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Tuesday, August 30, 2016

I'm mostly a writer of small pages

On the home stretch of finishing my novel. 62K words! But right now, this is how I feel. Come read me on The Holmes County Bargain Hunter


I don’t want to write anymore. My brain is tired, and my novel is snugly tucked inside Microsoft Word, where it can’t hurt anyone; yet, I can feel its sharp teeth biting at me, pulling me slowly under where I must acquiesce to the venom it exudes. When it’s done, I will offer it to you like a sacrifice on a golden alter because it had to be written.

I’m mostly a writer of small pages, words made shiny and formed cohesively to hold your attention for 10 minutes at a time. I can take a subject and spin it on its head, the heft of the word document filed neatly in the time it takes to ride the words to their crest. I’m a wordsmith of tidy detailed musings, and what possessed me to think I could write a novel still baffles me as the coffee goes down bitter.

My husband, lover of all things me, born adrift on a story that propelled him to me long ago, he is why I am compelled to finish. His story, told to me over and over, the words gently orbiting in outer space, presses me to go, go, go. It’s a novel born of blood, love and warm countries where joy are found in the daily lilt of life.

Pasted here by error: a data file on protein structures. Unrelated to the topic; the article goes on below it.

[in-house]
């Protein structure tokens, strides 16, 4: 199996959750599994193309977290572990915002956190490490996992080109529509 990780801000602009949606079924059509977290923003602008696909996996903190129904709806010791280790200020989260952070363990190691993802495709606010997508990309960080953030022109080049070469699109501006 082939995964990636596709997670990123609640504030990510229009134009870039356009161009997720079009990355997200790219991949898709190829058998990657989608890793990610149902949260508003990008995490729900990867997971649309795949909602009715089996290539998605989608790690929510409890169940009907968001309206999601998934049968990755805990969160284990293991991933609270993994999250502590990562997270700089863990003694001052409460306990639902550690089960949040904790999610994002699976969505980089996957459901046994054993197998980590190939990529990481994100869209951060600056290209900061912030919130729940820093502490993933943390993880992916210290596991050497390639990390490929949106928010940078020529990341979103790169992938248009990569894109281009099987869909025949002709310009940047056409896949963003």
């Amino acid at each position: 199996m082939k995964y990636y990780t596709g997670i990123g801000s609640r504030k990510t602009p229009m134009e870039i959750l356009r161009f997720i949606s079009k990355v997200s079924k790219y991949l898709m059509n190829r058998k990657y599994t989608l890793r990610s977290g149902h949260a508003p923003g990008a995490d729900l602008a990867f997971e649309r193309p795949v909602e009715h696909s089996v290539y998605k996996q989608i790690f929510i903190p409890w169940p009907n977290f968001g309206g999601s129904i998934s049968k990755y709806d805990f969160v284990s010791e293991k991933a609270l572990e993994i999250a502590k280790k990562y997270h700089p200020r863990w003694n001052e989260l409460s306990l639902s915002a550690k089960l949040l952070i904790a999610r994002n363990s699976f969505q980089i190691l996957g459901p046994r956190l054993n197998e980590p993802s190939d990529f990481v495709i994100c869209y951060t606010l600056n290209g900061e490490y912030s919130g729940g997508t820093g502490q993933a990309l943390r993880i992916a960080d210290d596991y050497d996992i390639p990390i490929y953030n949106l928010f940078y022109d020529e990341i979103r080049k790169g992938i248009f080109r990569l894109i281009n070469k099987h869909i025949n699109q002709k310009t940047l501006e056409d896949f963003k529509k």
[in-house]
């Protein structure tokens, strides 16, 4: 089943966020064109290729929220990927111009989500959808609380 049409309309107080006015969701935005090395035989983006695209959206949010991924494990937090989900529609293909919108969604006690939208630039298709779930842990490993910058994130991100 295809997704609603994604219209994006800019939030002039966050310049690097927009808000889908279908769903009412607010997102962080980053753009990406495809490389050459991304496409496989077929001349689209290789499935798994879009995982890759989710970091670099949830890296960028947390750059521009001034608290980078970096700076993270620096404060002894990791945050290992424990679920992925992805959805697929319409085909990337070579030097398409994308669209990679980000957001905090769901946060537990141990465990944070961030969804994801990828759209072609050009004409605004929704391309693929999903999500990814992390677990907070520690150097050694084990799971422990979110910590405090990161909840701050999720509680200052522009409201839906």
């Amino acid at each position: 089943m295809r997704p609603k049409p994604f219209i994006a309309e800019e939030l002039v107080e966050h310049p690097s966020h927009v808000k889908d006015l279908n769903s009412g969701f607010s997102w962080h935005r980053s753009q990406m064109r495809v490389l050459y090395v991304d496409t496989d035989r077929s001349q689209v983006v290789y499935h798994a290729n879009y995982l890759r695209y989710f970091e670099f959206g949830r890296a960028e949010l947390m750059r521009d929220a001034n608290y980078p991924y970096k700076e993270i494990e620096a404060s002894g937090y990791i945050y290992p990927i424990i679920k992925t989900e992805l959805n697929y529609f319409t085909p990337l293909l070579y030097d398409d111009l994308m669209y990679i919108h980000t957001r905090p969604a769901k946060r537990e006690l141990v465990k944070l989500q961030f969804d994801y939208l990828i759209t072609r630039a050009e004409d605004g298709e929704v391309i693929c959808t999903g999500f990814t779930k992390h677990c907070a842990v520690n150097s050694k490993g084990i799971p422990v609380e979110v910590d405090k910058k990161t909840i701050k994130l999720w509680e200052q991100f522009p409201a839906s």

It’s a story of hate and consuming loss that didn’t define him and the pulling up of who he was into the relentless partner he is to me today. His words and life swirl in my brain, savagely mixing until all I can do is sit at my computer and either purge or be stifled. 

I am nearing completion, paragraphs methodically arranged, sentences that await their birth, spilling from brain to finger to screen. I’ve said repeatedly that writing a novel is like having your guts spill onto the floor and rolling around in them. Too graphic? Well I’m not sorry because I feel that every day as I sit down to write. I’m awash in a sea of grit. The last words are in me, and they’re coming down the pike hard and fast. Blessed culmination is near. 

I’ve told others I have more books to write, which is like choosing a dare instead of a truth. It’s a thrill that never ceases to perplex and amaze me as I hurtle through the cosmos, but until my husband completes the cycle of his younger self in this book, until he finishes these feral and vicious years I’m writing and looks up and sees my younger face for the first time, I will be unable to write anything else. 

This afternoon I will take his 16-year-old hand from 1984 and sit down to find the concluding content. I will do this every day until I’m done.